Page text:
For once, says Pat Toomey, the political planets and stars have aligned in a year of protest brushfires he thinks could yet send him to the U.S. Senate seat deprived him six years ago.
The then-and-now of the quest to unseat Arlen Specter is a study in political tectonics.
"Obviously, it's a profoundly different race. It's a different environment," said Mr. Toomey, who gave up a seat in Congress to chase Mr. Specter in the 2006 Republican primary. Mr. Toomey narrowly lost amid a last-minute gush of spending by Mr. Specter, who enjoyed the backing of the Republican establishment.
Today, Mr. Toomey, a youthful 48, conservative Republican, has a seemingly clear field -- to say nothing of the backing of the same Republican establishment that Mr. Specter abandoned last year when he changed sides and became the Senate's newest Democrat.
Polls have suggested that a Specter-Toomey rematch in the general election would be a statistical dead heat. In fact, Mr. Specter must fight his way through a Democratic primary. Where Mr. Toomey once attacked from the right, Democratic U.S. Rep. Joe Sestak is charging at Mr. Specter from the middle-left.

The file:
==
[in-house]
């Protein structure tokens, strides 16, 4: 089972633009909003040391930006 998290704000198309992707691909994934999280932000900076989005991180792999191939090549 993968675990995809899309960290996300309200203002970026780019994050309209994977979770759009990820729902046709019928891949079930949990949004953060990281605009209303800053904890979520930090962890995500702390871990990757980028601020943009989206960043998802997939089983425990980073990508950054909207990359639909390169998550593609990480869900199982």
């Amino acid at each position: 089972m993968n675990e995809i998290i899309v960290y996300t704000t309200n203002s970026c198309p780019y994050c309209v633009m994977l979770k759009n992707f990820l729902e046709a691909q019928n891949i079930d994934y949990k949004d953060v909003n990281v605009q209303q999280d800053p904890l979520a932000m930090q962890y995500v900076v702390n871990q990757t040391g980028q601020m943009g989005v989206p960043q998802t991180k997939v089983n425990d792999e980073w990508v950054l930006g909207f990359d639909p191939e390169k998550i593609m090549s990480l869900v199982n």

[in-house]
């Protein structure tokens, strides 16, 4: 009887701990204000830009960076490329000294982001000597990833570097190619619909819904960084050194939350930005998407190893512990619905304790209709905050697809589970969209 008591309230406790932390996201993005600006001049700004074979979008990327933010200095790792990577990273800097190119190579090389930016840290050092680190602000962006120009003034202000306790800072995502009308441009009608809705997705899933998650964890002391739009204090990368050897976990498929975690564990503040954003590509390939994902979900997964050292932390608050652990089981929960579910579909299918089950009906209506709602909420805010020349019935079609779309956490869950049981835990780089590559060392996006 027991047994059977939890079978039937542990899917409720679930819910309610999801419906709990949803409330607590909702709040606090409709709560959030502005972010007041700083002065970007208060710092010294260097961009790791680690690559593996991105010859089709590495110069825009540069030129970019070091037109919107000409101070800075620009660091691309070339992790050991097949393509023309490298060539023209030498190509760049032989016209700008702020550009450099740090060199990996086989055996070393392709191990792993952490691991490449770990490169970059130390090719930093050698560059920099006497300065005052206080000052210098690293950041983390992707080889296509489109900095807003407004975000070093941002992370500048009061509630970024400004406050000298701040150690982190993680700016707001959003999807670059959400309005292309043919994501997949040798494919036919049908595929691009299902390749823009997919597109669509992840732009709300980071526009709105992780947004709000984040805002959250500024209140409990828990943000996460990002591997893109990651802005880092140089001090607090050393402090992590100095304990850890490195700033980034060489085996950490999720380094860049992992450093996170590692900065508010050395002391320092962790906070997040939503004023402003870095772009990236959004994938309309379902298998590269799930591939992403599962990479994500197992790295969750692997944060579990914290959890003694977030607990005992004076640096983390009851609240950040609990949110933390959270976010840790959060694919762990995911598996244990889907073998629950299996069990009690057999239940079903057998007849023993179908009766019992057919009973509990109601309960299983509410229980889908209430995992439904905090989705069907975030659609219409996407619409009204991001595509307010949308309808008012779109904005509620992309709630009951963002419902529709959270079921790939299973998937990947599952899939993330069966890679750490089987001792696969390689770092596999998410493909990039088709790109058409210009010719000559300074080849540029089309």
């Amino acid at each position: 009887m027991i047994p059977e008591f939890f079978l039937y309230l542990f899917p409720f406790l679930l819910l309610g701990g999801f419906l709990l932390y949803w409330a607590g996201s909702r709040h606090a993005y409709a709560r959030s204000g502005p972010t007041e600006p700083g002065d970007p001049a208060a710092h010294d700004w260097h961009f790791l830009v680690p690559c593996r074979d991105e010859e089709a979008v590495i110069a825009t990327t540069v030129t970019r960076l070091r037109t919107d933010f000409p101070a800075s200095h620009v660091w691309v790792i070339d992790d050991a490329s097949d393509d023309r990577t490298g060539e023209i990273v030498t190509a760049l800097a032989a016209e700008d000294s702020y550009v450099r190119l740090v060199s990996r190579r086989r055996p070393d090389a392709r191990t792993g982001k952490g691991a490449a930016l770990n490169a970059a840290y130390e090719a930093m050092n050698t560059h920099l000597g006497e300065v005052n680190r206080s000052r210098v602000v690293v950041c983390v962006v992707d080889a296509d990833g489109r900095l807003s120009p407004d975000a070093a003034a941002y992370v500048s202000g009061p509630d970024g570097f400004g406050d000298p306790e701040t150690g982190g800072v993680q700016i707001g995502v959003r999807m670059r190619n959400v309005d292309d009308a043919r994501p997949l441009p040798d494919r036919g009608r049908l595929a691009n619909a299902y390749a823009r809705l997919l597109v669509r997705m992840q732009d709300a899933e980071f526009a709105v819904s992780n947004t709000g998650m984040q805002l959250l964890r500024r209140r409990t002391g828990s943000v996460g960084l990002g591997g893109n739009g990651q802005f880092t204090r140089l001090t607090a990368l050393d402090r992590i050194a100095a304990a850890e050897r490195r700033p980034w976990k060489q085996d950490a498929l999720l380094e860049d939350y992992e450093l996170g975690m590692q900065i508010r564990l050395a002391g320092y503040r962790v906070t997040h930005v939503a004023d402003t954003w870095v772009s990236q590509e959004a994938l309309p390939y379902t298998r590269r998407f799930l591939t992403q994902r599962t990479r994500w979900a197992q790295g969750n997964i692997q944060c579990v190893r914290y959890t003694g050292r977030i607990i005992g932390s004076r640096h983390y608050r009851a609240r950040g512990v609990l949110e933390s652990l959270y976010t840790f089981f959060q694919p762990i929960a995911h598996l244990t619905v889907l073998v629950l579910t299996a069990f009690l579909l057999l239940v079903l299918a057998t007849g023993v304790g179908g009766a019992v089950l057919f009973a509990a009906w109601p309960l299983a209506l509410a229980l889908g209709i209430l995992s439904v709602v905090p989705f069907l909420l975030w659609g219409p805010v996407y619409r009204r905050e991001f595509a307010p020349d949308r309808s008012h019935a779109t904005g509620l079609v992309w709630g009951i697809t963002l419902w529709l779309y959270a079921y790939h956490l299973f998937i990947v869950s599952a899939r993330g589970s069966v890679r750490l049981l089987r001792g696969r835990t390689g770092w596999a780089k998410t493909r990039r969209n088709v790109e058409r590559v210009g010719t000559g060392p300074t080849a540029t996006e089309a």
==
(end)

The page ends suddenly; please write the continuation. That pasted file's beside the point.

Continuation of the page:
Either way that primary turns out, Mr. Toomey gives little indication that there will be any fine-tuning of his political creed. In his three terms in Congress -- which ended when he kept a first-term pledge to serve only six consecutive years -- he has been almost monochromatic in his views. He is a socially conservative free-marketeer whose abiding desire is to slash spending wherever he finds it. Period.
Not so, he said, with Democrats seeking the nomination. Republican primary opponent Peg Luksik of Johnstown is a strong anti-abortion candidate.
"(The Democrats) both supported all the bailouts of the failing banks and car companies. They both supported government takeover of health care, they both supported cap and trade, which would be devastating for our economy, they both supported card check, which would deny workers a secret ballot," Mr. Toomey said.